Additive genetic variance and covariance between relatives in synthetic wheat crosses with variable parental ploidy levels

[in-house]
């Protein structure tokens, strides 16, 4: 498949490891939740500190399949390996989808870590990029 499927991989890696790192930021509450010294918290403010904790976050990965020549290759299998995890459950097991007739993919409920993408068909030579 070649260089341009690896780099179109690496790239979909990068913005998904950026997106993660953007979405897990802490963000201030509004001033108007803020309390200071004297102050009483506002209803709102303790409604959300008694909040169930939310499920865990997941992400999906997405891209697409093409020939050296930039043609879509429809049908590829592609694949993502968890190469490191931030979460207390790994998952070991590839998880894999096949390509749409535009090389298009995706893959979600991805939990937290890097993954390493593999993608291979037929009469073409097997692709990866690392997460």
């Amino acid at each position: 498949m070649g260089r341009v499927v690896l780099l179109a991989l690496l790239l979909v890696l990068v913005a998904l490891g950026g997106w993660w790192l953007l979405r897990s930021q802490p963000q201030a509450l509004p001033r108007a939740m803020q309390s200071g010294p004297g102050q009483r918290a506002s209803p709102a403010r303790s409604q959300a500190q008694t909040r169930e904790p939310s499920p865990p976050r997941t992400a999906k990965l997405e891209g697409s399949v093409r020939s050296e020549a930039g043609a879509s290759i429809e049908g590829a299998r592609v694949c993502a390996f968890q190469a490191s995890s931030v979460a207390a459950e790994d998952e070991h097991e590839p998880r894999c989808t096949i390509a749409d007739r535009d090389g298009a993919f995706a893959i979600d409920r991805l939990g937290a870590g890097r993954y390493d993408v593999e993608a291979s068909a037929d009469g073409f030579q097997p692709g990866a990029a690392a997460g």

Cultivated bread wheat (Triticum aestivum L.) is an allohexaploid species resulting from the natural hybridization and chromosome doubling of allotetraploid durum wheat (T. turgidum) and a diploid goatgrass Aegilops tauschii Coss (Ae. tauschii). Synthetic hexaploid wheat (SHW) was developed through the interspecific hybridization of Ae. tauschii and T. turgidum, and then crossed to T. aestivum to produce synthetic hexaploid wheat derivatives (SHWDs). Owing to this founding variability, one may infer that the genetic variances of native wild populations vs improved wheat may vary due to their differential origin and evolutionary history. In this study, we partitioned the additive variance of SHW and SHWD with respect to their breed origin by fitting a hierarchical Bayesian model with heterogeneous covariance structure for breeding values to estimate variance components for each breed category, and segregation variance. Two data sets were used to test the proposed hierarchical Bayesian model, one from a multi-year multi-location field trial of SHWD and the other comprising the two species of SHW. For the SHWD, the Bayesian estimates of additive variances of grain yield from each breed category were similar for T. turgidum and Ae. tauschii, but smaller for T. aestivum. Segregation variances between Ae. tauschii-T. aestivum and T. turgidum-T. aestivum populations explained a sizable proportion of the phenotypic variance. Bayesian additive variance components and the Best Linear Unbiased Predictors (BLUPs) estimated by two well-known software programs were similar for multi-breed origin and for the sum of the breeding values by origin for both data sets. Our results support the suitability of models with heterogeneous additive genetic variances to predict breeding values in wheat crosses with variable ploidy levels.